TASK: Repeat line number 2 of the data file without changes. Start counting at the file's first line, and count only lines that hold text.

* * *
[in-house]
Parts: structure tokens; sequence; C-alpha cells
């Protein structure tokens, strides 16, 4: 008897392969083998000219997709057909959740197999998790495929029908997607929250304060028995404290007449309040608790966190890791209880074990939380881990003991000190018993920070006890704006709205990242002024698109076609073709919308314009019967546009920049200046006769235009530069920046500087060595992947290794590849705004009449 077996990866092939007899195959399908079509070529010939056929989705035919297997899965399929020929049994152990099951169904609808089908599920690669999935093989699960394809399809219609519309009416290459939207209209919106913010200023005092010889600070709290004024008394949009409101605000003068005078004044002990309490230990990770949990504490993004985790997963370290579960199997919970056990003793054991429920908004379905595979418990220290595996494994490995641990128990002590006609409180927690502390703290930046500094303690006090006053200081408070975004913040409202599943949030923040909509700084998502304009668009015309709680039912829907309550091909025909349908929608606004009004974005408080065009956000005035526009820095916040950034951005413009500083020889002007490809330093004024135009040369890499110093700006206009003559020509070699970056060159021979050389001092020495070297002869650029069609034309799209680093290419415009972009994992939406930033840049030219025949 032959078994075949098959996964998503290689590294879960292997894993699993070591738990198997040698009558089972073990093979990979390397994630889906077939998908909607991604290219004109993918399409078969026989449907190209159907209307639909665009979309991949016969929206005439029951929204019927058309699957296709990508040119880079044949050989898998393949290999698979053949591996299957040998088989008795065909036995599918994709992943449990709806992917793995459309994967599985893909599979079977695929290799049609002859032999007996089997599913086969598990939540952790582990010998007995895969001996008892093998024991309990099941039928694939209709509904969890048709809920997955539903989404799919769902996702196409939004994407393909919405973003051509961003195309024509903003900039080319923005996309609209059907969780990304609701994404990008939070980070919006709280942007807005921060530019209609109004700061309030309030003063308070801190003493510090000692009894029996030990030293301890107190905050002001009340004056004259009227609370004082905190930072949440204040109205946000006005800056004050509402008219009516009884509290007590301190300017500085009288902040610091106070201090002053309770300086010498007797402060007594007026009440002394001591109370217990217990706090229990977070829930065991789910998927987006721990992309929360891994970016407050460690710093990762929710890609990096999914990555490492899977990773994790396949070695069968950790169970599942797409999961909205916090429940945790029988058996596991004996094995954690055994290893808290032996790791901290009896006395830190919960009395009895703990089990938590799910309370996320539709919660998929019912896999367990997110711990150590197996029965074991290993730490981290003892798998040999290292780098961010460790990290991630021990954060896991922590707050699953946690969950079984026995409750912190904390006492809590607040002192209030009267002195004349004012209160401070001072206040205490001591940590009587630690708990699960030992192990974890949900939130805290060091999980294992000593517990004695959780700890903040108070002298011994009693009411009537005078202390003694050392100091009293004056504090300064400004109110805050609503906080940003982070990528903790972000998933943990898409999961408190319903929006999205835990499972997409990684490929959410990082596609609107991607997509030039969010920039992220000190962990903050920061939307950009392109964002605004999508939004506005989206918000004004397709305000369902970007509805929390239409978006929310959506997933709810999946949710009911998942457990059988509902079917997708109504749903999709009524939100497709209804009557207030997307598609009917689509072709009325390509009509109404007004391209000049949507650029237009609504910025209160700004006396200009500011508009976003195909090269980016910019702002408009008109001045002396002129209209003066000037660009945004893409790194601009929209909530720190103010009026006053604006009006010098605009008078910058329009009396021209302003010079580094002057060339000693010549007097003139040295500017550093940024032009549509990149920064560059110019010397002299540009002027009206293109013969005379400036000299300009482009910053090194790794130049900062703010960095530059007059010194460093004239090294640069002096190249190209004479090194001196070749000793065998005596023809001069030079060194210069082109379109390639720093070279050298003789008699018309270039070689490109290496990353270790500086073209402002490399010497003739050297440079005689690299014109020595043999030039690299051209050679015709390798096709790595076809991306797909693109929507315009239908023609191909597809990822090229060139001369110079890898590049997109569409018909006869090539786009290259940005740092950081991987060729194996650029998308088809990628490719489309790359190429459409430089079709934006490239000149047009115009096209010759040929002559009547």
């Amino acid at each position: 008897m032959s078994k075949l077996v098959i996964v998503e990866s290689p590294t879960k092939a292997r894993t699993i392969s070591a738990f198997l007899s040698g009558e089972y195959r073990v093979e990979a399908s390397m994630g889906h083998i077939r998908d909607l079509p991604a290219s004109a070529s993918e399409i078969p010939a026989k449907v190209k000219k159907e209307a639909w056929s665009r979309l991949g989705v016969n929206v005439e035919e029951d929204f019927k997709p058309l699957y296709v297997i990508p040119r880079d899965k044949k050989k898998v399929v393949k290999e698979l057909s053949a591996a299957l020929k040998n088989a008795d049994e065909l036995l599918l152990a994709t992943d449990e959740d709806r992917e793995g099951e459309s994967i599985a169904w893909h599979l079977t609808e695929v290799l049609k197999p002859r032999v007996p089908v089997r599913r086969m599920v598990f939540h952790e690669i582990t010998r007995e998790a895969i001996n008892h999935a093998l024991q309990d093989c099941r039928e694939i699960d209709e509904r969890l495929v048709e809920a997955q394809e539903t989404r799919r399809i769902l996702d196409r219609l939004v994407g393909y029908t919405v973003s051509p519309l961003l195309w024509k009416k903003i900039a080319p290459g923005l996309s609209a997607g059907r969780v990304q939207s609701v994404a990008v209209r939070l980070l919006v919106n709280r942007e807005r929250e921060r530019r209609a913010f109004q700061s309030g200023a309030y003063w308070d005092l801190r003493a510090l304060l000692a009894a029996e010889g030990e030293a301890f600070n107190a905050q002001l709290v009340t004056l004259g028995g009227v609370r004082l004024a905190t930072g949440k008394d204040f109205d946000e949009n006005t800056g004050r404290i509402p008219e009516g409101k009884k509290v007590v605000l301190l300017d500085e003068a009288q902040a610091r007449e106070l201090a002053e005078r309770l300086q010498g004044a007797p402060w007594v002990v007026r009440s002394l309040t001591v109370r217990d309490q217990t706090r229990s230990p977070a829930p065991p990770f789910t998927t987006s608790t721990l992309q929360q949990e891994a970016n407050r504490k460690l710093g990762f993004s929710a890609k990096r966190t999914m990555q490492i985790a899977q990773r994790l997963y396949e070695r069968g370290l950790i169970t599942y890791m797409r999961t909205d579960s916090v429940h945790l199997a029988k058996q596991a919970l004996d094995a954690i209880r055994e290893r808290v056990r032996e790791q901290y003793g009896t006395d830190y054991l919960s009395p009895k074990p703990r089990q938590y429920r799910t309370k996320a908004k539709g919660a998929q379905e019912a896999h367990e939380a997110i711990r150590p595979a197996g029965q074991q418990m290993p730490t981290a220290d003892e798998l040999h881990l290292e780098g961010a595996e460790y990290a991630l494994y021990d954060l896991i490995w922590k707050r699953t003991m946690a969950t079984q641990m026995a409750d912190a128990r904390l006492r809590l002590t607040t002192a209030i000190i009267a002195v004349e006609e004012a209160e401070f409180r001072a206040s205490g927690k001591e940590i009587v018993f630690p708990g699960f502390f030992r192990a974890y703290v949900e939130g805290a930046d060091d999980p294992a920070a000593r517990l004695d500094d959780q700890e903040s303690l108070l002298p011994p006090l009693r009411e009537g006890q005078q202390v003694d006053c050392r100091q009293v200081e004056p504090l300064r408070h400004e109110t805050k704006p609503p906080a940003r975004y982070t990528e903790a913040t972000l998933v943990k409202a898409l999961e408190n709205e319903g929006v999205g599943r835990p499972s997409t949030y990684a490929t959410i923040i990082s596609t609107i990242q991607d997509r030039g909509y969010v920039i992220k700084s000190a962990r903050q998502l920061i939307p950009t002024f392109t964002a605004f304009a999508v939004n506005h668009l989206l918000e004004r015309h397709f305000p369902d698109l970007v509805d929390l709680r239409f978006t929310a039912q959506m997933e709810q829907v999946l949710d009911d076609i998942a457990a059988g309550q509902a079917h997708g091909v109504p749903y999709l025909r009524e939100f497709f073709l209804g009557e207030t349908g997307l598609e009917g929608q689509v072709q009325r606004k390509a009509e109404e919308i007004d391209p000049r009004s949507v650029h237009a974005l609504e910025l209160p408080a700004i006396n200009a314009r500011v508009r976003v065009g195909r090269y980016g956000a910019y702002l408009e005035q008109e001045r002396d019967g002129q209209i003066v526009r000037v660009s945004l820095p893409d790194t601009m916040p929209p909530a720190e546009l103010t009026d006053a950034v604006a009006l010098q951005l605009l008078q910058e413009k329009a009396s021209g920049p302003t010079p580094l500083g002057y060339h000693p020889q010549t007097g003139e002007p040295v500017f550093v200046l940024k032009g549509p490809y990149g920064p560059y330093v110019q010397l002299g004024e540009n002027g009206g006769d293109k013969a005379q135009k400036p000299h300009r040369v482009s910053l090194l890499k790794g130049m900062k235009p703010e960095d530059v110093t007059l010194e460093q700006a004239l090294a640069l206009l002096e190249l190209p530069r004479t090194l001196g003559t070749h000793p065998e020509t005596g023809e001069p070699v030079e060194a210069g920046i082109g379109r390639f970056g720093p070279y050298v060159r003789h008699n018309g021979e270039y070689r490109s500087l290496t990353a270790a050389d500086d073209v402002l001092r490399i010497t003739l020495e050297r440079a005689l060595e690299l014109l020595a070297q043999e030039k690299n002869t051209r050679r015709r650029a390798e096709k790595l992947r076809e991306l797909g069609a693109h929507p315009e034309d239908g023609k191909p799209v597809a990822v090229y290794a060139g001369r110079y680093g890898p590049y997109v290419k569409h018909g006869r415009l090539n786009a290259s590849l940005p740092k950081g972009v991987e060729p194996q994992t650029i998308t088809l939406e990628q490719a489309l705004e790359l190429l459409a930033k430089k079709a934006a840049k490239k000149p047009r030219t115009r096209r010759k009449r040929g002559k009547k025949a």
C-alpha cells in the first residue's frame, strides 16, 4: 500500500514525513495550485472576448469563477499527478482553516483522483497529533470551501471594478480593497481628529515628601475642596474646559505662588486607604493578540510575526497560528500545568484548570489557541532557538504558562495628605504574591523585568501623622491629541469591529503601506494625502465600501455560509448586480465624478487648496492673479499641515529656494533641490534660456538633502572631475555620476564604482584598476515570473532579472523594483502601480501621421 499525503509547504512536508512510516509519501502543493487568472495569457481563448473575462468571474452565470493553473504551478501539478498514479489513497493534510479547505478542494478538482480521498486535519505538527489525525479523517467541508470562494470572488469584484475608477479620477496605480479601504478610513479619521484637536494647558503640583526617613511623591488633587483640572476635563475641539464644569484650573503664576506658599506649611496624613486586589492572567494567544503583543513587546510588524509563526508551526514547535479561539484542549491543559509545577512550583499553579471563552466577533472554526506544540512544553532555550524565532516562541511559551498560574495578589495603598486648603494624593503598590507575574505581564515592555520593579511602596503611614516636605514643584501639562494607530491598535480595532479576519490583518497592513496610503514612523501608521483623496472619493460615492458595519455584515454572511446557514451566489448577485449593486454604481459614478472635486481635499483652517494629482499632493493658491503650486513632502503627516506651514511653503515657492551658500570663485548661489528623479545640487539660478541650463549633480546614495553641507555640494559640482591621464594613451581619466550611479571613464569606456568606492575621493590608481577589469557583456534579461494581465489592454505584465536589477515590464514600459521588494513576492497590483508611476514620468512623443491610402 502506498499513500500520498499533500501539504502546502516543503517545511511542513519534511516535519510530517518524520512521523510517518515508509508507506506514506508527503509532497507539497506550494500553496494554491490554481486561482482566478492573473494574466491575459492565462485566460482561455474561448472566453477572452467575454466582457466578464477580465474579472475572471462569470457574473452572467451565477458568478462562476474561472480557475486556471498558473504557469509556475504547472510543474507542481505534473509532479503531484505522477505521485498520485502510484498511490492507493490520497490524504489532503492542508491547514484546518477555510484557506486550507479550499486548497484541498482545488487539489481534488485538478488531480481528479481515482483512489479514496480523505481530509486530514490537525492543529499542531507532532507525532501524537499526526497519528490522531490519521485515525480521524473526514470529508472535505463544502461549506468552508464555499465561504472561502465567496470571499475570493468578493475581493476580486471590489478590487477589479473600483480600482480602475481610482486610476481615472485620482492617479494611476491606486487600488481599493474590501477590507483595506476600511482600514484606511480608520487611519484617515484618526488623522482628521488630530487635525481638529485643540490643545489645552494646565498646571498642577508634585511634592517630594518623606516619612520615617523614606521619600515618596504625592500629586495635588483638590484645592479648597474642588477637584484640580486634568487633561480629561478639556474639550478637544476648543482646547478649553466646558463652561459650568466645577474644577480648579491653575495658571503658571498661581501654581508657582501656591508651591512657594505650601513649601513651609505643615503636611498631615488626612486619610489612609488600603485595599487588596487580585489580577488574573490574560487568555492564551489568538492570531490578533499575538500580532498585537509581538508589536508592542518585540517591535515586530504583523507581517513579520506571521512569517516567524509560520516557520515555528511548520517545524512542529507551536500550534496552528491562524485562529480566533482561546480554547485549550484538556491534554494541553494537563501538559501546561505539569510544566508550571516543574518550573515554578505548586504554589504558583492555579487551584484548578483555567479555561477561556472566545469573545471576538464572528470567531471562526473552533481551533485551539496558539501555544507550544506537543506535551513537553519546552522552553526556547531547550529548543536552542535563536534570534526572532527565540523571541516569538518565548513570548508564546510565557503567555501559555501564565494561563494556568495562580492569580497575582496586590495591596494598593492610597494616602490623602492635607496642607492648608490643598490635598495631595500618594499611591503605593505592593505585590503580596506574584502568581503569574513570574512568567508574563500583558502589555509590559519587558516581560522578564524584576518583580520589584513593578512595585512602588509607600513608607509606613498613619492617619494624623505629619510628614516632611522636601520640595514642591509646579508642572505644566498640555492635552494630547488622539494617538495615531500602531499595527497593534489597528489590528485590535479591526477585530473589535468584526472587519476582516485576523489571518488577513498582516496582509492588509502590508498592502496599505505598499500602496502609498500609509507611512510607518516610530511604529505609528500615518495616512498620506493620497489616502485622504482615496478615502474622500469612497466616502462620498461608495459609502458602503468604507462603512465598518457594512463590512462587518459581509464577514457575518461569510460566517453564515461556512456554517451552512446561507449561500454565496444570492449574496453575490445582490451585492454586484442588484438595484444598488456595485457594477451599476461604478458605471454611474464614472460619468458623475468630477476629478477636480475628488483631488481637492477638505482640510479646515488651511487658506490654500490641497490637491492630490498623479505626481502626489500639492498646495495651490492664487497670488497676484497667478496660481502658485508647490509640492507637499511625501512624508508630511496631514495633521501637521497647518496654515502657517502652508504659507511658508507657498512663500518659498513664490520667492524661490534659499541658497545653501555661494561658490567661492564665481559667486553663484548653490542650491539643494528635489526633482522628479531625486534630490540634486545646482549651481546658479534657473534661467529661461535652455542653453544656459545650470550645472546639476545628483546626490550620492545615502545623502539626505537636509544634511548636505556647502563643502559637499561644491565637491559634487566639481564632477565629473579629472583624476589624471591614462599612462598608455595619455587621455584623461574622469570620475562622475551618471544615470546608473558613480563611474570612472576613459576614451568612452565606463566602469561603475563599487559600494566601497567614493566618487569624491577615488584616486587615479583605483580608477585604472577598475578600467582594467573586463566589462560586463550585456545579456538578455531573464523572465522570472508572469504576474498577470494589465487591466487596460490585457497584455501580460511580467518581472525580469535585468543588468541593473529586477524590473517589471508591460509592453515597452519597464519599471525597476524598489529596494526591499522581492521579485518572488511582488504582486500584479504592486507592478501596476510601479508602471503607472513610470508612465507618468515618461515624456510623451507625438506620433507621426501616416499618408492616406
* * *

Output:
Parts: structure tokens; sequence; C-alpha cells